Rocket Mortgage executives first heard the idea over the summer, during a pitch meeting over Zoom with creative agency Highdive.It was still early
Rocket Mortgage executives first heard the idea over the summer, during a pitch meeting over Zoom with creative agency Highdive.
It was still early in the mortgage company’s vetting process, which typically lasts weeks, if not months. But when the call ended, chief marketing officer Casey Hurbis recalls leaning back in his chair and thinking, “Wow, this could be it.”
“That generally doesn’t happen that early in the process,” he told USA TODAY Sports on Monday.
Those early hopes for Rocket Mortgages’ two 60-second Super Bowl commercials came to fruition Monday morning, as the company finished both first and second in USA TODAY’s Ad Meter, which ranks commercials by consumer rating.
It’s the first time since 2007 that one brand has secured the top two spots in Ad Meter.
“I was shocked, yeah,” Highdive co-founder and co-chief creative officer Mark Gross said Monday. “You just never know going in. You think you have something that’s great, but there are 60 spots you’re competing against.
“I really think it was just a very simple idea, and the jokes we happened to write, luckily, were funny and resonated with people.”
Hurbis praised the ad’s message and creative direction, including Morgan’s performance. But he also detailed the massive behind-the-scenes campaign that the company carried out to build buzz around its spots.
Hurbis said Rocket Mortgage set up a “war room” during Super Bowl 55, with 25 socially-distanced employees in the office working to coordinate the company’s social, digital, and public-relations campaigns around both its Super Bowl ads and Super Bowl Squares promotion. Another 60 employees assisted from home.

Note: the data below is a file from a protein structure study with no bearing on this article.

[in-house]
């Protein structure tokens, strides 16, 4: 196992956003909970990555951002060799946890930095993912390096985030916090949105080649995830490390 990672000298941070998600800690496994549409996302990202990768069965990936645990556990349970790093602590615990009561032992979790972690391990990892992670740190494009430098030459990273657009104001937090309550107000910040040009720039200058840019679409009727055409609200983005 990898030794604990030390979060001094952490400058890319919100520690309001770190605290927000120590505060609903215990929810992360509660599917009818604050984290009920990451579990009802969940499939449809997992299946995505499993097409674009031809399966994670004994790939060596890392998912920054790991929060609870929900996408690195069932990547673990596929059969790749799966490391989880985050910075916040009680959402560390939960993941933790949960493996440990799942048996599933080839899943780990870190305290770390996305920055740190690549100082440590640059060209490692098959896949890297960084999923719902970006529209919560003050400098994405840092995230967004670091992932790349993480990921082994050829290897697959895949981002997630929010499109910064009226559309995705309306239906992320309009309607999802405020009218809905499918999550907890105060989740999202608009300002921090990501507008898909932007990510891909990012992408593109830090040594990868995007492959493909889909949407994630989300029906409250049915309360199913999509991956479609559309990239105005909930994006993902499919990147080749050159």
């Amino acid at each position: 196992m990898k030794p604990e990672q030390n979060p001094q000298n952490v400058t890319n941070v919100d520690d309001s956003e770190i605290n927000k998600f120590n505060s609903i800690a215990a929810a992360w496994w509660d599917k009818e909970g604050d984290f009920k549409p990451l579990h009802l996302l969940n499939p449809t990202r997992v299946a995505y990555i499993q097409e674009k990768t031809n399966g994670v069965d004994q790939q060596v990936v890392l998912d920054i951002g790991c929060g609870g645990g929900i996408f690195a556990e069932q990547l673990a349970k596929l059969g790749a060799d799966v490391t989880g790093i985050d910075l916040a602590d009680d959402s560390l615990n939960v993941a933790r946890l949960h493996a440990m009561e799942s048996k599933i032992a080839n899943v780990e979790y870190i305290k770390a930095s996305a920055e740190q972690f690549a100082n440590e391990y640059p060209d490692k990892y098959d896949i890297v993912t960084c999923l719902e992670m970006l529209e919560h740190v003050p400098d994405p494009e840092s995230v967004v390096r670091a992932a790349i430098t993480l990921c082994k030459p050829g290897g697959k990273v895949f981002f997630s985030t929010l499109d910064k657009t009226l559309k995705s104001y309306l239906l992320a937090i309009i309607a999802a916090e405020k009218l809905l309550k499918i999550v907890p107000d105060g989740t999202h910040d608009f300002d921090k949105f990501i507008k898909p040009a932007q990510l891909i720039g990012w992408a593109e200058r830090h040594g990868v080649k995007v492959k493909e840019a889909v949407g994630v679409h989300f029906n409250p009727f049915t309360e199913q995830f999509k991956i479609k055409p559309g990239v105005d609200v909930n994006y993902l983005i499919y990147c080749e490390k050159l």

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Rocket Mortgage also tapped its assorted partners and asked them to help “extend and amplify” its messaging across social media, Hurbis said. Several celebrities and athletes who have business relationships with Rocket Mortgage — and two official team accounts — urged their respective Twitter followers to vote for the company’s commercials on Ad Meter, reaching a combined audience of at least 14 million users.
“You see a lot of brands, if not all brands, do it,” Hurbis said. “It pays dividends in that it takes the message wider, and probably a little bit deeper. Because the fans of Rickie Fowler may be different than the fans of Dave Bautista or Larry Fitzgerald. So it’s the ability to take the creative message wider and build advocacy.”
Rocket Mortgage’s ads, which were directed by veteran Craig Gillespie, aired in the second and third quarters. The first spot featured a cameo from Bautista, the actor and former wrestler, and actress Liza Koshy. The second ad had Los Angeles Chargers defensive lineman Joey Bosa flipping a car.
Gross and Hurbis both said that Morgan, of “Saturday Night Live” and “30 Rock” fame, was heavily involved in the creative process, from working on the script to improvising some of the jokes while on set.
“A lot of times you reach out to celebs and you kind of get a yes and a maybe and then it falls through,” Gross said. “But (Morgan) was committed from the very moment he got the script. Loved the idea. The first moment we spoke to him on our first Zoom, he’s like, ‘Let’s make this great. Let’s make this better than the Super Bowl.'”
Morgan, 52, said in a statement provided to USA TODAY that he was “flattered” that the Rocket Mortgage commercials were written with him in mind, and thought it was important to bring some laughter to the Super Bowl after a trying 2020.
“I love the idea of dramatizing ridiculous life moments when you want to be absolutely certain and not just ‘pretty sure,’ ” he said.
Hurbis said filming the two ads proved to be an arduous process, with a seven-day shoot that included 18 scenes at 14 different locations. There was some stunt work involved, and visual effects that had to be added to the ads in the editing process. Production began shortly after the holidays and ended up being a race to the finish.
“We were doing effects up until the day before,” Gross said. “So yeah, it was crazy.”
Rocket Mortgage’s ads also came with a significant financial investment. CBS charged roughly $5.5 million for a 30-second spot during this year’s game, which would put the price tag for Rocket Mortgage in the $20-million range. Hurbis declined to specify how much the company paid to run the ads but said the figures reported by media outlets were “pretty accurate.”
It was a big swing for a company that was advertising during the Super Bowl for just the fourth time — and a stressful one for Hurbis, albeit with an exciting resolution.
“It’s usually the most painful 60 seconds of a marketer’s life, because you don’t know how the audience will necessarily react,” Hurbis said. “This year was the most tense 120 seconds of my marketing life, bringing two commercials to life.”